Cogent, scholarly essays on moral conflicts soldiers have faced throughout history but especially today.
Philosopher, psychoanalyst and ethicist Sherman (Philosophy and Ethics/Georgetown Univ.; Stoic Warriors: The Ancient Philosophy Behind the Military Mind, 2005, etc.) marshals all three specialties to explore a subject often passed over by traditional philosophers, who focused narrowly on the justice of going to war, and contemporary experts, who emphasize its psychiatric trauma. The author emphasizes that soldiering is less a career than an identity, different from but never detached from civilian life. Military leaders throughout history have worked hard to inspire a warrior attitude in their troops, who rarely hesitate to display intense comradeship and eagerness to fight. Sherman adds that, until the Vietnam War, experts ignored the painful moral burden soldiers feel when exposed to battle, a feeling they often bring back to civilian life and never escape. Seeing comrades die through no fault of their own can trigger a persistent “survivor’s guilt” as soldiers struggle to recognize that luck, not skill or teamwork, has preserved them intact. Despite the universal acceptance of post-traumatic stress disorder, which has always existed, the Pentagon refuses to grant victims a Purple Heart, so many still consider PTSD a shameful affliction. According to the author, one culprit is stoicism, an ancient philosophy that, in the oversimplified version popular among officers, teaches that a truly wise man is indifferent to suffering. Sherman fills her academic study with interviews, anecdotes and historical examples in an often successful effort to make it accessible to general readers.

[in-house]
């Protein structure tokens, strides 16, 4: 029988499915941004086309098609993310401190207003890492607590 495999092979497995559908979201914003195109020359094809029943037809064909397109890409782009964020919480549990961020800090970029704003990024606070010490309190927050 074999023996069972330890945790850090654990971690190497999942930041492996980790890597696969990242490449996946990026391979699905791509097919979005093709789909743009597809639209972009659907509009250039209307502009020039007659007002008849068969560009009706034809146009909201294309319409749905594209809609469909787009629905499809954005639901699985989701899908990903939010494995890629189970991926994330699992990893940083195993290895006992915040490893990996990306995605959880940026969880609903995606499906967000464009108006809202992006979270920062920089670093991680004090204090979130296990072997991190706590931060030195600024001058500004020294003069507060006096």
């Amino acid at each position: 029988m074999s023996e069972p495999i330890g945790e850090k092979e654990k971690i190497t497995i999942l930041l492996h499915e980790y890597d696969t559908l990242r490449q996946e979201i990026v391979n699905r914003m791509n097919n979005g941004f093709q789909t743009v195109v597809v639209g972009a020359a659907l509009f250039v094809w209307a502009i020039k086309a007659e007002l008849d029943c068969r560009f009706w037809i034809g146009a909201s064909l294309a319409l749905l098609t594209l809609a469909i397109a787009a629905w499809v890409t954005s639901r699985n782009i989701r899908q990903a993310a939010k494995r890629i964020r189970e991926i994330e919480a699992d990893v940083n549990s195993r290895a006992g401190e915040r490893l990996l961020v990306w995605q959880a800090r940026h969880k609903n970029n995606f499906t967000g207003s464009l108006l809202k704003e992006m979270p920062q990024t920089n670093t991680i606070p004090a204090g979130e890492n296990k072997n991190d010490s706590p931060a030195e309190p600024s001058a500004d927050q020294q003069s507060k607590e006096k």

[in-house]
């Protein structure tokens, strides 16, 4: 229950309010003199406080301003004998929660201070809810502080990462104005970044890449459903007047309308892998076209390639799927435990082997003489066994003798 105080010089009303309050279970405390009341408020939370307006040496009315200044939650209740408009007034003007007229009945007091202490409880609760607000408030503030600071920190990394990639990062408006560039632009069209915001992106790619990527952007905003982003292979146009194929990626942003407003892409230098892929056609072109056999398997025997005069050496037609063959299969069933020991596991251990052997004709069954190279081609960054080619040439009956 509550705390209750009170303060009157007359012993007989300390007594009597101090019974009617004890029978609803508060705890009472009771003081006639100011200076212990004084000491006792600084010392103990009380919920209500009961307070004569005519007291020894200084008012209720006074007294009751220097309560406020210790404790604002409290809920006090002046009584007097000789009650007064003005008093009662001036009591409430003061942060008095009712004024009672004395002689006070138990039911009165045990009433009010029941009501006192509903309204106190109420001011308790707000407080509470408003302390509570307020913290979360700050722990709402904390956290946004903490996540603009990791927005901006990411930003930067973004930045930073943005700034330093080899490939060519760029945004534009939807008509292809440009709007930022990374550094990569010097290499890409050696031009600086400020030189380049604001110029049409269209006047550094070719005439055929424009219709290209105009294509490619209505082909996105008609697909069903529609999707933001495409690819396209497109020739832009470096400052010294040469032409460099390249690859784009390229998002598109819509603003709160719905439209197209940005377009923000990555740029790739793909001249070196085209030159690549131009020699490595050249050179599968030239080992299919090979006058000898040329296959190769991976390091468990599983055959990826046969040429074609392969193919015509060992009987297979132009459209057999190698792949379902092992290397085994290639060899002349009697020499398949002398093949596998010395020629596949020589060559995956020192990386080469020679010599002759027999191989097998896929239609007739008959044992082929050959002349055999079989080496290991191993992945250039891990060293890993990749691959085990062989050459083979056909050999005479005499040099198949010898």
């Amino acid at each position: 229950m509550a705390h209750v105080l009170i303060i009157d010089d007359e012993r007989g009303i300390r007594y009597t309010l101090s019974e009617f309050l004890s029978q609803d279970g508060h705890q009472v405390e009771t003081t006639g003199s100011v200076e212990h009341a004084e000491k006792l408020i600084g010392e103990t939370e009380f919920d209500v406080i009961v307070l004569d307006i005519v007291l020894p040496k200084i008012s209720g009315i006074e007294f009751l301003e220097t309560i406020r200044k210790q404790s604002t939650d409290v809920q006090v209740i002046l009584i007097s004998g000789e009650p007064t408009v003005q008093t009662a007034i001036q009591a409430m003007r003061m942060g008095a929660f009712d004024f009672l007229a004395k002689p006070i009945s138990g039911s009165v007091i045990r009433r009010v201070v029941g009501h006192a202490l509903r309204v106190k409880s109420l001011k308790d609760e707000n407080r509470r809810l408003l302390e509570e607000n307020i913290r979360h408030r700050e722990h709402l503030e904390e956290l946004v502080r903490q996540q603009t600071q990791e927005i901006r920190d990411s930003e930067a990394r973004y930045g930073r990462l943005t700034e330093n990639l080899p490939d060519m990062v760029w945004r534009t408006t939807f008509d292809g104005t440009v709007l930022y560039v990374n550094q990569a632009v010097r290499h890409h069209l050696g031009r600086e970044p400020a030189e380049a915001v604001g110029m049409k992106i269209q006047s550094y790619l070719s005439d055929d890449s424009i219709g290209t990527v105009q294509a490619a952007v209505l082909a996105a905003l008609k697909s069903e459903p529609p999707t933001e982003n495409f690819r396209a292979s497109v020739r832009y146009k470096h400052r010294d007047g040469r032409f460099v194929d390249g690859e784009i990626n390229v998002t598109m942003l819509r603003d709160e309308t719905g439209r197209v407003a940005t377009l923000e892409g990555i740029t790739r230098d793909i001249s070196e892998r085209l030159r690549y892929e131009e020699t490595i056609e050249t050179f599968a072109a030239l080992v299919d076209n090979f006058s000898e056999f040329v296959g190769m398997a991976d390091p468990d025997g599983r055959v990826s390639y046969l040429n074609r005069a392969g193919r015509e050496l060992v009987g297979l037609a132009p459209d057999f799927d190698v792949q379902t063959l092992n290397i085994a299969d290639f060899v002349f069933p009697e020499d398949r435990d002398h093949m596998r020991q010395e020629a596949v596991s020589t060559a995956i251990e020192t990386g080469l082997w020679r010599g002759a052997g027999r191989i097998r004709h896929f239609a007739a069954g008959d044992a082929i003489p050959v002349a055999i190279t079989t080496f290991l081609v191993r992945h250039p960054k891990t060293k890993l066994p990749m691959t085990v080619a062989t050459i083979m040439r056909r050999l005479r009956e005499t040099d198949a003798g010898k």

A dense but ultimately illuminating inquiry into the psyche of our fighting men and women.